Writer and performer: Mark Lockyer
Director: Ramin Gray
Reviewer: Claire Hayes
Mark Lockyer portrayed a convincingly complex Iago in the Tobacco Factory’s Othello earlier this year, unleashing the dark and destructive forces of a master manipulator on those most deserving of his loyalty. Now he returns to the Factory Theatre in his one-man show Living with the Lights On, recounting his own personal encounter with the Devil in a performance of unflinching, soul-baring honesty.
In this Actors Touring Company production, Lockyer welcomes his audience into the theatre with disarming ease – offering the tea and Hobnobs of a typical village hall gathering. There isn’t any barrier or theatrical artifice – the lights, quite literally, are always on. He sets the scene with humour and pathos, but mental illness isn’t cosy or inclusive. His story soon turns to the very public breakdown he experienced as Mercutio in a performance of the Royal Shakespeare Company’s Romeo and Juliet.
Under Ramin Gray’s nimble direction, Lockyer’s delivery switches from manic intensity when meeting the Devil – who is bizarrely dressed as a Californian beach boy – on a country walk near Stratford, running amok on the RSC stage and being unfaithful to his long-term girlfriend, to moments of quieter reflection on the consequences of his actions. He deftly characterizes those he loves or meets along the way – his mother, the doctors and the RSC landlord who frowns at the pizza boxes and saucers of ‘Holy water’ he has strewn around his bedroom.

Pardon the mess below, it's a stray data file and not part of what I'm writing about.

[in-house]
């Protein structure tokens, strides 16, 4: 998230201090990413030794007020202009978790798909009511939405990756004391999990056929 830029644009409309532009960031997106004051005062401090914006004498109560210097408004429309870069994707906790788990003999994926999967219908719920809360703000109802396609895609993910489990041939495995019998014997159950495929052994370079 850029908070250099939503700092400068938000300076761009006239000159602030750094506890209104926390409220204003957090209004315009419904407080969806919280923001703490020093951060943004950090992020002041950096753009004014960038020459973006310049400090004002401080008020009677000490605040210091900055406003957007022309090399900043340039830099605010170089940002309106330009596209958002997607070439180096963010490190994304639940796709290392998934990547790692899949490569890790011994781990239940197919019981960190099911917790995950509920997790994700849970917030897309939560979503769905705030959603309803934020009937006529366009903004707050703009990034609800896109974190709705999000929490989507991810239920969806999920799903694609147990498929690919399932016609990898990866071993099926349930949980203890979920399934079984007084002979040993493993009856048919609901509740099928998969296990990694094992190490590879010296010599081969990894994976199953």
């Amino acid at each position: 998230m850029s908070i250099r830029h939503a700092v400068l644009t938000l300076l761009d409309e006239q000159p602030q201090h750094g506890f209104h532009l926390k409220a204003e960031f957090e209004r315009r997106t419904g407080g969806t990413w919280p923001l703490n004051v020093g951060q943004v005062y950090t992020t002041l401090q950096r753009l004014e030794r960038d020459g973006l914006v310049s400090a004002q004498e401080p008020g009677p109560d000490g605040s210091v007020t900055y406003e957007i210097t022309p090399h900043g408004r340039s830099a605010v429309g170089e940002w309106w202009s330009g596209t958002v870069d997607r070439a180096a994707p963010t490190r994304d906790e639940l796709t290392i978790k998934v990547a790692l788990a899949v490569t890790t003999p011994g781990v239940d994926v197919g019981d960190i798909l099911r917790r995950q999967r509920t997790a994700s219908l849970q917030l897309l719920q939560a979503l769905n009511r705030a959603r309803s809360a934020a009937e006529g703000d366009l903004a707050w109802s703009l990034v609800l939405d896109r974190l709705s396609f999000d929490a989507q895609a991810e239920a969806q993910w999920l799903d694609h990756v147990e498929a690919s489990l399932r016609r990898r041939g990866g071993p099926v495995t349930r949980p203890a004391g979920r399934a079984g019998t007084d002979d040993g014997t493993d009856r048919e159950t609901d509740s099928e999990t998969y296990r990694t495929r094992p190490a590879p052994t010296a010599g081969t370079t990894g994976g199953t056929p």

As the tale of his disintegration continues, the moments of lucidity become fewer. His actions spiral into self-destruction and a reckless relationship with a can of petrol. Lockyer maps out the all-consuming suffering of his existence with such clarity that at times it’s difficult to keep watching. Most remarkable, but sadly not surprising, is how lightly his plight is brushed aside by the authorities; not only missing the clues but actively looking away, as he is sent home alone from hospital after a stomach pumping because there are no beds available.
It’s a cathartic, compelling 80-minute bombardment of pain, leavened by Lockyer’s flashes of bleak and self-deprecating humour. After descending into the depths of hell, the help he was crying out for is eventually at hand and he begins to find a path back to his former life. If it seems miraculous that Lockyer is now back on stage, this clearly took years of small steps to recovery that are summarised a little too quickly. Perhaps this is because these steps are still being taken and this show is a part of that. As a one-man embodiment of the fall from the precipice of sanity, it’s a courageous and insightful reminder of how close we all live to the edge.
Runs until 22 September 2017 | Image: Simon Annand